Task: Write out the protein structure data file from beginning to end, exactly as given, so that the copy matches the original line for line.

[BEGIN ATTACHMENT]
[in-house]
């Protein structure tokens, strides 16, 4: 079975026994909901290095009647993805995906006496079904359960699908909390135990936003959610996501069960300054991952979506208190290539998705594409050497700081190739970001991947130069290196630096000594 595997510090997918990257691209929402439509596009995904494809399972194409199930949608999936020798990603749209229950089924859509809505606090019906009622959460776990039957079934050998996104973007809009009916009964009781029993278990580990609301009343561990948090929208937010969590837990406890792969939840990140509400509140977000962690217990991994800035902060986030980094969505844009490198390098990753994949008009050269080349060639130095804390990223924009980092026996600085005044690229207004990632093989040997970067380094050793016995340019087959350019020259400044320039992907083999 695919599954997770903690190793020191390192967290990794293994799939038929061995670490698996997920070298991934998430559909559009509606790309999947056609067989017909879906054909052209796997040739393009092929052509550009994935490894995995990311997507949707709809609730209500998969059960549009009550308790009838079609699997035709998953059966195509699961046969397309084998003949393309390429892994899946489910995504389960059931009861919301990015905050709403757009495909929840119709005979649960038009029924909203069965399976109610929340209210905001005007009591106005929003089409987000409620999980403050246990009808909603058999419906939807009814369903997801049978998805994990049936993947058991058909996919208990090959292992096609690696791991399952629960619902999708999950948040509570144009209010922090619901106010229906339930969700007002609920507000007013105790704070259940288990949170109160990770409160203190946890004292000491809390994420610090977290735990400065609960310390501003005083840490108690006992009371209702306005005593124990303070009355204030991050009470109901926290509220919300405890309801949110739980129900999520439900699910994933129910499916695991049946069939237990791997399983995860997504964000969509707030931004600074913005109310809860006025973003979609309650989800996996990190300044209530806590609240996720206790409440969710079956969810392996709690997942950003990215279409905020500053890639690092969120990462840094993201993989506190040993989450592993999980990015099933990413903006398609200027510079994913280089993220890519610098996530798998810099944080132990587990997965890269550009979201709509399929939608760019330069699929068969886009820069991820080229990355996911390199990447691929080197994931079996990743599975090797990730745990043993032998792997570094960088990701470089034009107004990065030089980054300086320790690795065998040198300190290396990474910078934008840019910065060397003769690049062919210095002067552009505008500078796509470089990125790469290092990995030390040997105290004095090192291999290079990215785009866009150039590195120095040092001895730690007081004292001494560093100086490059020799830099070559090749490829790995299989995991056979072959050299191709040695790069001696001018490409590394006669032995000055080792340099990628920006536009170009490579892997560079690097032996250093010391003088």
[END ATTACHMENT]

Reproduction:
[in-house]
């Protein structure tokens, strides 16, 4: 079975026994909901290095009647993805995906006496079904359960699908909390135990936003959610996501069960300054991952979506208190290539998705594409050497700081190739970001991947130069290196630096000594 595997510090997918990257691209929402439509596009995904494809399972194409199930949608999936020798990603749209229950089924859509809505606090019906009622959460776990039957079934050998996104973007809009009916009964009781029993278990580990609301009343561990948090929208937010969590837990406890792969939840990140509400509140977000962690217990991994800035902060986030980094969505844009490198390098990753994949008009050269080349060639130095804390990223924009980092026996600085005044690229207004990632093989040997970067380094050793016995340019087959350019020259400044320039992907083999 695919599954997770903690190793020191390192967290990794293994799939038929061995670490698996997920070298991934998430559909559009509606790309999947056609067989017909879906054909052209796997040739393009092929052509550009994935490894995995990311997507949707709809609730209500998969059960549009009550308790009838079609699997035709998953059966195509699961046969397309084998003949393309390429892994899946489910995504389960059931009861919301990015905050709403757009495909929840119709005979649960038009029924909203069965399976109610929340209210905001005007009591106005929003089409987000409620999980403050246990009808909603058999419906939807009814369903997801049978998805994990049936993947058991058909996919208990090959292992096609690696791991399952629960619902999708999950948040509570144009209010922090619901106010229906339930969700007002609920507000007013105790704070259940288990949170109160990770409160203190946890004292000491809390994420610090977290735990400065609960310390501003005083840490108690006992009371209702306005005593124990303070009355204030991050009470109901926290509220919300405890309801949110739980129900999520439900699910994933129910499916695991049946069939237990791997399983995860997504964000969509707030931004600074913005109310809860006025973003979609309650989800996996990190300044209530806590609240996720206790409440969710079956969810392996709690997942950003990215279409905020500053890639690092969120990462840094993201993989506190040993989450592993999980990015099933990413903006398609200027510079994913280089993220890519610098996530798998810099944080132990587990997965890269550009979201709509399929939608760019330069699929068969886009820069991820080229990355996911390199990447691929080197994931079996990743599975090797990730745990043993032998792997570094960088990701470089034009107004990065030089980054300086320790690795065998040198300190290396990474910078934008840019910065060397003769690049062919210095002067552009505008500078796509470089990125790469290092990995030390040997105290004095090192291999290079990215785009866009150039590195120095040092001895730690007081004292001494560093100086490059020799830099070559090749490829790995299989995991056979072959050299191709040695790069001696001018490409590394006669032995000055080792340099990628920006536009170009490579892997560079690097032996250093010391003088």